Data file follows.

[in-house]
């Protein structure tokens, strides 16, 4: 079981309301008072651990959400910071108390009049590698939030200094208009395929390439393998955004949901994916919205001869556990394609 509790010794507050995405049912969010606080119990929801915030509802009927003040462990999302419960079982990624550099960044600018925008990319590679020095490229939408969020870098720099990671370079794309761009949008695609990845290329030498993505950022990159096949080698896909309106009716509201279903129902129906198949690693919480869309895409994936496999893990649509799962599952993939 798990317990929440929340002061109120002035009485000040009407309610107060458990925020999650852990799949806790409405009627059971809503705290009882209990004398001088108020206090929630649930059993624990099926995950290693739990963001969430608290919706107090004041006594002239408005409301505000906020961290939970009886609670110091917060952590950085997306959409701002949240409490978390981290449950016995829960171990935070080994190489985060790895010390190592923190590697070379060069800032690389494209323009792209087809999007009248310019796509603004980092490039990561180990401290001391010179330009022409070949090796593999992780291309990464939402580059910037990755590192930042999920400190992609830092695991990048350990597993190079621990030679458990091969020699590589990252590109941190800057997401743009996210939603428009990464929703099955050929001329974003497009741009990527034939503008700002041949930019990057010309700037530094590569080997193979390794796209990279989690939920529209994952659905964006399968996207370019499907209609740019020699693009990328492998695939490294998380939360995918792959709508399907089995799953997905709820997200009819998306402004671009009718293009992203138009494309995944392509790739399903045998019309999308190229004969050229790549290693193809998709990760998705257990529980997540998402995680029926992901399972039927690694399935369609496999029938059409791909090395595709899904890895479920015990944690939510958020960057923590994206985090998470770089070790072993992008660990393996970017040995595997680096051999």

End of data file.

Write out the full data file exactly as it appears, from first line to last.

[in-house]
């Protein structure tokens, strides 16, 4: 079981309301008072651990959400910071108390009049590698939030200094208009395929390439393998955004949901994916919205001869556990394609 509790010794507050995405049912969010606080119990929801915030509802009927003040462990999302419960079982990624550099960044600018925008990319590679020095490229939408969020870098720099990671370079794309761009949008695609990845290329030498993505950022990159096949080698896909309106009716509201279903129902129906198949690693919480869309895409994936496999893990649509799962599952993939 798990317990929440929340002061109120002035009485000040009407309610107060458990925020999650852990799949806790409405009627059971809503705290009882209990004398001088108020206090929630649930059993624990099926995950290693739990963001969430608290919706107090004041006594002239408005409301505000906020961290939970009886609670110091917060952590950085997306959409701002949240409490978390981290449950016995829960171990935070080994190489985060790895010390190592923190590697070379060069800032690389494209323009792209087809999007009248310019796509603004980092490039990561180990401290001391010179330009022409070949090796593999992780291309990464939402580059910037990755590192930042999920400190992609830092695991990048350990597993190079621990030679458990091969020699590589990252590109941190800057997401743009996210939603428009990464929703099955050929001329974003497009741009990527034939503008700002041949930019990057010309700037530094590569080997193979390794796209990279989690939920529209994952659905964006399968996207370019499907209609740019020699693009990328492998695939490294998380939360995918792959709508399907089995799953997905709820997200009819998306402004671009009718293009992203138009494309995944392509790739399903045998019309999308190229004969050229790549290693193809998709990760998705257990529980997540998402995680029926992901399972039927690694399935369609496999029938059409791909090395595709899904890895479920015990944690939510958020960057923590994206985090998470770089070790072993992008660990393996970017040995595997680096051999």